Although many think of this as simply “server operation outsourcing,” there are a number of things that customers have to figure out when they are selecting colocation services; things that they are responsible for even though the servers will be housed off-site.

Hardware and Operational Questions

Obviously, those who are looking for server colocation are trying to expand their IT infrastructure without ramping up their own server storage capabilities in-house. This means they already have operational servers, and the server colocation plan has to work within the greater service-oriented architecture. Related questions include:

    • How are you currently getting data out of your servers?
    • What’s the retrieval method, and what overarching platform allows you to pull data from various virtual or physical hardware pieces?

You also have to look at other hardware aspects of server colocation. For example, in looking at data storage solutions, lots of companies are now using a redundant array of independent disks or RAID approach. RAID generally provides fault tolerance by setting up redundant data storage. Whether RAID setups are “striped” or otherwise partitioned, they represent more modern and capable storage solutions than a single hard drive repository that can be compromised at any time.

Another consideration is related to bottlenecks and speed. For example, the specific hardware responsible for data transfer has a set CPU or “chip” speed that can end up being a limiting factor for actually using server colocation setups. This is something that in-house people have to evaluate as they look at expanding their digital operations.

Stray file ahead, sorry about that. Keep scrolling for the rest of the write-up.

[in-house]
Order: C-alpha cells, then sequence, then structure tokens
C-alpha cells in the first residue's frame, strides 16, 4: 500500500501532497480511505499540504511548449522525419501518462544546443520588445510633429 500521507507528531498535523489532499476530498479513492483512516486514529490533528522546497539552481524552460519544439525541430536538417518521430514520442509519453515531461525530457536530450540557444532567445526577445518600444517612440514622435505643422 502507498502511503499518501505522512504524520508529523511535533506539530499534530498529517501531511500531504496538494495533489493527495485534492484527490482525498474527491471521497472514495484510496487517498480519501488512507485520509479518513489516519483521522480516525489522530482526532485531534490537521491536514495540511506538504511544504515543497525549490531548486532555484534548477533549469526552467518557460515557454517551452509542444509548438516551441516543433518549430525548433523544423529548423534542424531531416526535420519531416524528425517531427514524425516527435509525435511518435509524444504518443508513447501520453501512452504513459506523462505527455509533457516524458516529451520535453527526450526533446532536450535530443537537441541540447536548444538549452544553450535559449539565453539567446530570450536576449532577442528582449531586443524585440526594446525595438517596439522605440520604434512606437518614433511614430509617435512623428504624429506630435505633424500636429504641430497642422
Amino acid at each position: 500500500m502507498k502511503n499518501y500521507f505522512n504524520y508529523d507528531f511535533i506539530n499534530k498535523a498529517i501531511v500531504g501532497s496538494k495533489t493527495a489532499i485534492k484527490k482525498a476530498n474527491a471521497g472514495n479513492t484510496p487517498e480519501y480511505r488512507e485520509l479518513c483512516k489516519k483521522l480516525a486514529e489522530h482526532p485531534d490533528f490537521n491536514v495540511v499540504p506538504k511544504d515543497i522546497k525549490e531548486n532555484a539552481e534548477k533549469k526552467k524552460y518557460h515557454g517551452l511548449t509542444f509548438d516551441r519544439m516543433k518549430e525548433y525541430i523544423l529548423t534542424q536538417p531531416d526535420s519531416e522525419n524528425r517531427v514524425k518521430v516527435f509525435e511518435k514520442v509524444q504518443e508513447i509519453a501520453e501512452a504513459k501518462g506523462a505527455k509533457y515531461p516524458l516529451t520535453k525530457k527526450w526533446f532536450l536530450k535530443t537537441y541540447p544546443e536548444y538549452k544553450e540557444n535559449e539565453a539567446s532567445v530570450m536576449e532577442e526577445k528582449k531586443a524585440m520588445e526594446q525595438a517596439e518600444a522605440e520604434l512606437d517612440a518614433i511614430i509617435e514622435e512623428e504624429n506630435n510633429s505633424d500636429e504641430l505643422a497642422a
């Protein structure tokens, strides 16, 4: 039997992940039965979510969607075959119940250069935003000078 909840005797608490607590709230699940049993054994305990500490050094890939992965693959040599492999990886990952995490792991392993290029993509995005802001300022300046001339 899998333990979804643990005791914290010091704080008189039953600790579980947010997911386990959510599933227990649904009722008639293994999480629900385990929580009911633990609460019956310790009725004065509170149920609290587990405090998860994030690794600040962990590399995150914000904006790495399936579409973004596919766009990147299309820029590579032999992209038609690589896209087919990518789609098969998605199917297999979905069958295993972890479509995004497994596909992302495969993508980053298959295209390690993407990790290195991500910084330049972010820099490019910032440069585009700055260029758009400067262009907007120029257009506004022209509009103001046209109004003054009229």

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Power and Environment Questions

In setting up server colocation, there’s also the question of power supply. The vendors offer specific amounts of power, for example, 120V or 208V service, or 20 amp or 30 amp service. Those who are responsible for sourcing server operations have to look at the maximum power draw for their IT processes, which involve several factors.

There’s also the issue of environmental factors such as security and cooling. Ask vendors specific questions about the security provided for the server environment; especially if server colocation is part of a plan for protecting sensitive financial or medical data for business. Customers will also want to check with the vendor to make sure that they have power backups and cooling backups as part of a disaster recovery plan and an essential safeguard in case power or cooling is compromised.

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Maintenance and Cost

In terms of cost, those looking for server colocation are going to have to consider whether vendors are offering fixed rate or variable rate data costs. It’s also important to look at service contracts to specify “uptime,” or in other words, to verify how consistent accessible service will be.

Also for fixing failed disks or other problems, colocation facilities sometimes ask for specific fees or other arrangements. For example, there may be a fee structure related to “remote hands” service, where some technician at the vendor company needs to go in and service equipment at a given time.